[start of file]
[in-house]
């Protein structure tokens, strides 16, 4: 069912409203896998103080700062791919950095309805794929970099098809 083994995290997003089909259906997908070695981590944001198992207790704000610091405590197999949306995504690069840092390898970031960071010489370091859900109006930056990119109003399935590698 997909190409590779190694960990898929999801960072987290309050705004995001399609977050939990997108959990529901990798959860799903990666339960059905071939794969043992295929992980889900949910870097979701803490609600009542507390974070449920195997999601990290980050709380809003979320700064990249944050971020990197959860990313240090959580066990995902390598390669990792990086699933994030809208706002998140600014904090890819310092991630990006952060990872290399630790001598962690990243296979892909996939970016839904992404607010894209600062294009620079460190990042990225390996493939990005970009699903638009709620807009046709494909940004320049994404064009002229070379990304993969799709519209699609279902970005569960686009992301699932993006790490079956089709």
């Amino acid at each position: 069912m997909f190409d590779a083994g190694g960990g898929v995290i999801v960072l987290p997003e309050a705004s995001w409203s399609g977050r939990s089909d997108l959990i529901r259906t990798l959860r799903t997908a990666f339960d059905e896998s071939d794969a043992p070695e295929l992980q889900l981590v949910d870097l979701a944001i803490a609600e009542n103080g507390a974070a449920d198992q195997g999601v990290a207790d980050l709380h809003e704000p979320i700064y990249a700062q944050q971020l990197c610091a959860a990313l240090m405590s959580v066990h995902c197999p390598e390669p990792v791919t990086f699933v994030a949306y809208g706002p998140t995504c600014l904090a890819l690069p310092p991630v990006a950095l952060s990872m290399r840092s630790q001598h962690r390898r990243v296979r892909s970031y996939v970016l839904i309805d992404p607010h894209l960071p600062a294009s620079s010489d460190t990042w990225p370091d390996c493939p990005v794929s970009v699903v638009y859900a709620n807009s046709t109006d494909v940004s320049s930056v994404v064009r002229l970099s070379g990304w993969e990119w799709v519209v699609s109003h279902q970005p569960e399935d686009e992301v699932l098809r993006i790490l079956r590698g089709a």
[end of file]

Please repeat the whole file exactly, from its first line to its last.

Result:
[in-house]
């Protein structure tokens, strides 16, 4: 069912409203896998103080700062791919950095309805794929970099098809 083994995290997003089909259906997908070695981590944001198992207790704000610091405590197999949306995504690069840092390898970031960071010489370091859900109006930056990119109003399935590698 997909190409590779190694960990898929999801960072987290309050705004995001399609977050939990997108959990529901990798959860799903990666339960059905071939794969043992295929992980889900949910870097979701803490609600009542507390974070449920195997999601990290980050709380809003979320700064990249944050971020990197959860990313240090959580066990995902390598390669990792990086699933994030809208706002998140600014904090890819310092991630990006952060990872290399630790001598962690990243296979892909996939970016839904992404607010894209600062294009620079460190990042990225390996493939990005970009699903638009709620807009046709494909940004320049994404064009002229070379990304993969799709519209699609279902970005569960686009992301699932993006790490079956089709």
């Amino acid at each position: 069912m997909f190409d590779a083994g190694g960990g898929v995290i999801v960072l987290p997003e309050a705004s995001w409203s399609g977050r939990s089909d997108l959990i529901r259906t990798l959860r799903t997908a990666f339960d059905e896998s071939d794969a043992p070695e295929l992980q889900l981590v949910d870097l979701a944001i803490a609600e009542n103080g507390a974070a449920d198992q195997g999601v990290a207790d980050l709380h809003e704000p979320i700064y990249a700062q944050q971020l990197c610091a959860a990313l240090m405590s959580v066990h995902c197999p390598e390669p990792v791919t990086f699933v994030a949306y809208g706002p998140t995504c600014l904090a890819l690069p310092p991630v990006a950095l952060s990872m290399r840092s630790q001598h962690r390898r990243v296979r892909s970031y996939v970016l839904i309805d992404p607010h894209l960071p600062a294009s620079s010489d460190t990042w990225p370091d390996c493939p990005v794929s970009v699903v638009y859900a709620n807009s046709t109006d494909v940004s320049s930056v994404v064009r002229l970099s070379g990304w993969e990119w799709v519209v699609s109003h279902q970005p569960e399935d686009e992301v699932l098809r993006i790490l079956r590698g089709a």